4. Using emergency room visits is also inflammatory in that the vast majority, over 98% of those visits, were classified as “Treated & Released, Or Examined & Released Without Treatment.” The average person reading “emergency room visit” envisions 26,000 cheerleaders going into the emergency room on a stretcher. There are obviously serious injuries that need emergency procedures including hospitalization, but to include the percentage that were treated and released or even released without treatment needed only adds to the misrepresentation of cheerleading injuries and obscures the strides that have been made with regard to safety.

The report from the National Center for Catastrophic Injury incorporated statistics dating to 1982. Lord makes the valid point that cheerleading today enforces safety rules and stunt standards not enforced in the past. Numbers and types of flips and tosses are regulated and strict guidelines govern equipment from clothing to mats. It should also be remembered that through the 1980s, cheerleading was one of very few athletic outlets deemed acceptable for girls, so an injured girl athlete stood a relatively good chance of being a cheerleader.

Eating Disorders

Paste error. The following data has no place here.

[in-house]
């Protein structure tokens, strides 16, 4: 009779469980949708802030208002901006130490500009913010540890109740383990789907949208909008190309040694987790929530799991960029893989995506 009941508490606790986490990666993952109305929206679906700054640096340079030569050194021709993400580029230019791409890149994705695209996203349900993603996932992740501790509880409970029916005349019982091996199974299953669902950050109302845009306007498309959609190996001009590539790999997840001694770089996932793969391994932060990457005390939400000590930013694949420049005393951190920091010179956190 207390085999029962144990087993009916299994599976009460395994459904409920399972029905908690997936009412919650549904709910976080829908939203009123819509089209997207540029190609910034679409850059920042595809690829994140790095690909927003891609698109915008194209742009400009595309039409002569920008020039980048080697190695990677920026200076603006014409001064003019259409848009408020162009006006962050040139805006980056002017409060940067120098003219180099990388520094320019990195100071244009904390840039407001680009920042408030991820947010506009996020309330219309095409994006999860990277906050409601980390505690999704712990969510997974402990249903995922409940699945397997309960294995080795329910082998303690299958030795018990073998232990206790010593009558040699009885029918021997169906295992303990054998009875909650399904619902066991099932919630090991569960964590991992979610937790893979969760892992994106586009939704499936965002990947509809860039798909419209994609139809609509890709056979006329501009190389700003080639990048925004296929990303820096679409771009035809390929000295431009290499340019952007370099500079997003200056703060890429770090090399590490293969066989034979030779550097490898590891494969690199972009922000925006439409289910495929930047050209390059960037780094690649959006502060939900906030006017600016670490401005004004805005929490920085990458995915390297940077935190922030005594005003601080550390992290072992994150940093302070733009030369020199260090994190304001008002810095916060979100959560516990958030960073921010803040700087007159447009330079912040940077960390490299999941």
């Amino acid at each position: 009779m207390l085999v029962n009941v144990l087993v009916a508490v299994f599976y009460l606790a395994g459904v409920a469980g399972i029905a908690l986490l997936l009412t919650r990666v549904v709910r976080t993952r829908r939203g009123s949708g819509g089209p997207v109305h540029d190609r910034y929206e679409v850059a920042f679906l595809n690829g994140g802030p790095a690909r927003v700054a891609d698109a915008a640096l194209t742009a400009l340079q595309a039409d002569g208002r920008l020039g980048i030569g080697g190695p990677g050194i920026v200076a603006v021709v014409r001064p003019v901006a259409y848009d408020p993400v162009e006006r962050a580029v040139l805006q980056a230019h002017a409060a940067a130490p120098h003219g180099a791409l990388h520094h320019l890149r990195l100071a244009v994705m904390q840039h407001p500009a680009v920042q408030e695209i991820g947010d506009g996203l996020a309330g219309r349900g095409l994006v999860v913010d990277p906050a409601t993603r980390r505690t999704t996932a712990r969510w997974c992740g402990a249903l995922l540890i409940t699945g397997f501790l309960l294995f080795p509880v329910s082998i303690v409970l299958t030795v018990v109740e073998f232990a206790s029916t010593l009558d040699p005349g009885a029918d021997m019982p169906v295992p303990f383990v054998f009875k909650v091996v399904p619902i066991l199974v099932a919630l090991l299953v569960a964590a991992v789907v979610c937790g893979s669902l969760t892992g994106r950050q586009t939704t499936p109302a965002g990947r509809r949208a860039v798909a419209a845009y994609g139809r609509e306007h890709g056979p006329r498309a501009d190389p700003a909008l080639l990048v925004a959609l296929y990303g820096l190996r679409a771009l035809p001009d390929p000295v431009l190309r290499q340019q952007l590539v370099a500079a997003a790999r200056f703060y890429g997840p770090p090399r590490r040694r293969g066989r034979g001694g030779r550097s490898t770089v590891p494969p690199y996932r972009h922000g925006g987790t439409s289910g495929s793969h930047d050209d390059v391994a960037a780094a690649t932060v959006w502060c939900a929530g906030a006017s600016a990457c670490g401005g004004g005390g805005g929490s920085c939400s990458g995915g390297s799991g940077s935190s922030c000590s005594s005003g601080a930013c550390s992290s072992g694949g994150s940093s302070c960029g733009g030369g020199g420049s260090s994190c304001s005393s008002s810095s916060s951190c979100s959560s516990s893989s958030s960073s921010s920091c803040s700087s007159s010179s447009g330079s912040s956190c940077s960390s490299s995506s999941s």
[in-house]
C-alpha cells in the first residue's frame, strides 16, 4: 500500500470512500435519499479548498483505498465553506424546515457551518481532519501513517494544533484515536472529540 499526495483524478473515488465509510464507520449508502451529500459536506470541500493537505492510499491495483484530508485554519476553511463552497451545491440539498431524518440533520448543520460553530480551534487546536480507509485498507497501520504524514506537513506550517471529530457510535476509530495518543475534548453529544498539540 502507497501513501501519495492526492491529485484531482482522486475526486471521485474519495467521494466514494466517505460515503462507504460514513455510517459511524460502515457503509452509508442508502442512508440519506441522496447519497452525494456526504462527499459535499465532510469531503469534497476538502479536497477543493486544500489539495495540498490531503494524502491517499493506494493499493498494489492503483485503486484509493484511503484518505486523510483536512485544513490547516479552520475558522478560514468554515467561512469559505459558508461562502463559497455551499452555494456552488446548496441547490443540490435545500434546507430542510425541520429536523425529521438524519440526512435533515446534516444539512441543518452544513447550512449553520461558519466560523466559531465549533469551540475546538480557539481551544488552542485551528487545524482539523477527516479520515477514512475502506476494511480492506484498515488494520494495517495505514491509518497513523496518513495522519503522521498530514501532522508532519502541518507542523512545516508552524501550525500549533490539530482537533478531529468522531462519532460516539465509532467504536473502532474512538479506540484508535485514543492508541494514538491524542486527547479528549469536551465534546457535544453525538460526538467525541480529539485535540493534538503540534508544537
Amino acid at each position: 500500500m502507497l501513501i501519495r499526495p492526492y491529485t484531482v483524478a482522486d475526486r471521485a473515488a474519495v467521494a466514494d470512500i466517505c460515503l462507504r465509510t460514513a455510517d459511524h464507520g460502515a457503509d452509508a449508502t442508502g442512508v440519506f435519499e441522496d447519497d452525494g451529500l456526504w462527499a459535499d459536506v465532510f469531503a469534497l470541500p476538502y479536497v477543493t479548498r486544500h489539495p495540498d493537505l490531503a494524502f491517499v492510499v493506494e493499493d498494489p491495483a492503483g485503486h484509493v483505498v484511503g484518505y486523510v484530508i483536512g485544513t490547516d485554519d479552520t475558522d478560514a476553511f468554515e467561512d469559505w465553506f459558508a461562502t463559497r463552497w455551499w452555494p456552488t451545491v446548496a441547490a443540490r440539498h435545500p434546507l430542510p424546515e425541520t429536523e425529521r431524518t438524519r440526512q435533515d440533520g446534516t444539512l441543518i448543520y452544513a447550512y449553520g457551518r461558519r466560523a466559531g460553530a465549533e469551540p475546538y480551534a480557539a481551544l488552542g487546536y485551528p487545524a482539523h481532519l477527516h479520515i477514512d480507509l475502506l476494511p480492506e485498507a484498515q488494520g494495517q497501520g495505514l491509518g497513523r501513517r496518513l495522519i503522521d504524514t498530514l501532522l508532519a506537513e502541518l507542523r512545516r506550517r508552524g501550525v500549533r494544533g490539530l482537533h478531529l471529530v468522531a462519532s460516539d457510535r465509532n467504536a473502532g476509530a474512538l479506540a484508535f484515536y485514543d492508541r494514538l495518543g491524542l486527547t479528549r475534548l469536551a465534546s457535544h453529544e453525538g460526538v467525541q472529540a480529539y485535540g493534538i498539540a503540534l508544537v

Like young females in the population generally, cheerleaders in recent years are at a rising risk of developing eating disorders, which Pirtle (2002) contends are conservatively estimated to affect 5–10 million young American women and kill 50,000 directly. Doctors do not understand why women develop eating disorders, according to Pirtle, but do know that these disorders have death rates higher than any other psychiatric illness. Cheerleaders are at risk of eating disorders because (a) they share the same risk factors as young females who are not cheerleaders, (b) their sport has an “aesthetic” standard as well as an athletic one and performs before large audiences and even on television (which proverbially adds 10 lb), (c) they wear revealing costumes that may increase body consciousness as they highlight thinness, (d) the stunts they perform, as in the sport of gymnastics as well, are easier at low body weights, and (e) coaches have historically claimed small size produces more proficient tumbling and stunting (it is not uncommon for cheerleading teams to enforce weight standards with group weigh-ins) (Thompson, 2003). Scholarly research on cheerleaders is rare, but one study found high school cheerleaders to exhibit more body dissatisfaction and more eating disorders than college cheerleaders (Thompson, 2004).